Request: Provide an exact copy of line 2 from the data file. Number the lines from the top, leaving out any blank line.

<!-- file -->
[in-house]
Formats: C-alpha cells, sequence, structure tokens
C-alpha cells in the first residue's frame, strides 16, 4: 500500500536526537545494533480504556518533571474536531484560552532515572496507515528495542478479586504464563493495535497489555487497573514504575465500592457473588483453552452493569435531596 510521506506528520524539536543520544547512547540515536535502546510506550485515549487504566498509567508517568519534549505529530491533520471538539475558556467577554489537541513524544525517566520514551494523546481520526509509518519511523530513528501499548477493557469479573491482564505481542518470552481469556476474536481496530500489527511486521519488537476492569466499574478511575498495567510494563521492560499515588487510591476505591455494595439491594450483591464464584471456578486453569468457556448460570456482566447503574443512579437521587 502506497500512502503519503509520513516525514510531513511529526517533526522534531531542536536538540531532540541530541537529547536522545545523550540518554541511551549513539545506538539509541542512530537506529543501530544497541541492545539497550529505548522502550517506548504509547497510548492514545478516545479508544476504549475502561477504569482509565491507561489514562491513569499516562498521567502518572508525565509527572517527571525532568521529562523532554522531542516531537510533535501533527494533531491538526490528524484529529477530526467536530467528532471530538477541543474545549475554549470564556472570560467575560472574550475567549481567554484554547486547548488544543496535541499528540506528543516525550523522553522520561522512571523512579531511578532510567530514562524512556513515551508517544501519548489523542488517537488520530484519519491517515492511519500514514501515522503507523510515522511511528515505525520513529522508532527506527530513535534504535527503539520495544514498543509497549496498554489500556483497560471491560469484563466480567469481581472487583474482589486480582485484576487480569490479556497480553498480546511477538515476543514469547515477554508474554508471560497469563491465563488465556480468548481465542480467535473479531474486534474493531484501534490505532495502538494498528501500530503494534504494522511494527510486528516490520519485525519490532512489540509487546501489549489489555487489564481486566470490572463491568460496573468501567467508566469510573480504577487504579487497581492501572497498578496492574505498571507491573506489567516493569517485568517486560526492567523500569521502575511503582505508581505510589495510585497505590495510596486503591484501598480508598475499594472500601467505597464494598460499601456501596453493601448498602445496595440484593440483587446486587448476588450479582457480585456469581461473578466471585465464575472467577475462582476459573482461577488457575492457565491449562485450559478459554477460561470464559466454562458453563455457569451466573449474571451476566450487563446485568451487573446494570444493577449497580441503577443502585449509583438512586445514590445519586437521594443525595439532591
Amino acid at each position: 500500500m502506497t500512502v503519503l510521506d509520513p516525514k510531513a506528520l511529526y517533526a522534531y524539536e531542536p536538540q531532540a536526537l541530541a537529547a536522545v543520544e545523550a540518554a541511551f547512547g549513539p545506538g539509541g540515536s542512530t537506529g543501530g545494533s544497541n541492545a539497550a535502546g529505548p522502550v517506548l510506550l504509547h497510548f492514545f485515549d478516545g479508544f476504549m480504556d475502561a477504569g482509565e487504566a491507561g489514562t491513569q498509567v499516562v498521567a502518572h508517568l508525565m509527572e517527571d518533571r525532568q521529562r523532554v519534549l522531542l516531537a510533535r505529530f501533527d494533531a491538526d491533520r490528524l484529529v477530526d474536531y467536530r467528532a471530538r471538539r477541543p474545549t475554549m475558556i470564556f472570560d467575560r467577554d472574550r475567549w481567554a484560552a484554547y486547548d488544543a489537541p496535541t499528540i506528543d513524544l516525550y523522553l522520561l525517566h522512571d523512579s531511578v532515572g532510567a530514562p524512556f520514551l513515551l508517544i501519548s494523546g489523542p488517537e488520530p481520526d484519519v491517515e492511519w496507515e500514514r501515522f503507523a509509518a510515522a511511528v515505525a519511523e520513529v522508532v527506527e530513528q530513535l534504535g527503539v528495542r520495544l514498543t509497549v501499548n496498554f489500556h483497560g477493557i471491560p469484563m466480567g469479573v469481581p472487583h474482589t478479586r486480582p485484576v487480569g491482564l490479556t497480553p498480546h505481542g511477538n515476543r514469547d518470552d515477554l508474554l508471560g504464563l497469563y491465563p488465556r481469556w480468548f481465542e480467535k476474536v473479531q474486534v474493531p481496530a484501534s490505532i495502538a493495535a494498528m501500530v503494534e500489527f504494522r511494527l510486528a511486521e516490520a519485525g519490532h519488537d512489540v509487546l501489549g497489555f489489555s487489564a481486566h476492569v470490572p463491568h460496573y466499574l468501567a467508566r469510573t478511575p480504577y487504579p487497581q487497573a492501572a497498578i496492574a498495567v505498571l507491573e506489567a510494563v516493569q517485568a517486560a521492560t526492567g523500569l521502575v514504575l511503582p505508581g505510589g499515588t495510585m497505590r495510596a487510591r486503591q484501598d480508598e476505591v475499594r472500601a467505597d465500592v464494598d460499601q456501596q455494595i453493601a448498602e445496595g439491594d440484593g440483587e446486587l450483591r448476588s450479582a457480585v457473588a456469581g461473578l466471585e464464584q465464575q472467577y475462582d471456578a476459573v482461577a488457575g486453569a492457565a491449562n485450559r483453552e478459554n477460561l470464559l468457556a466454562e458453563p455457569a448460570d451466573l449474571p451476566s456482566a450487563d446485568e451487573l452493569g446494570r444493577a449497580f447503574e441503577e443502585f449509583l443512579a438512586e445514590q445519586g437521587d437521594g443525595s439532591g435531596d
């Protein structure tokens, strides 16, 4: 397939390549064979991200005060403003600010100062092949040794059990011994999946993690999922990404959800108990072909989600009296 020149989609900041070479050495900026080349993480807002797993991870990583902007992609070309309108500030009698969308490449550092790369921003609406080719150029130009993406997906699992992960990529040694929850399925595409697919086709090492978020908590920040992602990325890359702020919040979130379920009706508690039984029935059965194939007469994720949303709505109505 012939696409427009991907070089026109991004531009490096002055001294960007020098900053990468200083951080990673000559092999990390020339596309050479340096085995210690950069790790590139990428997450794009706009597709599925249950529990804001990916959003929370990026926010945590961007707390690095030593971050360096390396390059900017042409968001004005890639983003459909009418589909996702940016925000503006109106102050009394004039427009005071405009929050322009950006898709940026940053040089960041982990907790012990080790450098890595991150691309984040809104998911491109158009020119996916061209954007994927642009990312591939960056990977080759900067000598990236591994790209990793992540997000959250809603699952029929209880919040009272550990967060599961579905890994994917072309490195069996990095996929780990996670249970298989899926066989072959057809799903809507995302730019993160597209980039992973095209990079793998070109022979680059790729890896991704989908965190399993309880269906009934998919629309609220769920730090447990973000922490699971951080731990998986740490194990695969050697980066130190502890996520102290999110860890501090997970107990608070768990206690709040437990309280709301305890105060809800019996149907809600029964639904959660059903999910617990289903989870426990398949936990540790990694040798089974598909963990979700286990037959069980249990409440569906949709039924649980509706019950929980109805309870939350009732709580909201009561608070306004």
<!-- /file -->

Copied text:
Formats: C-alpha cells, sequence, structure tokens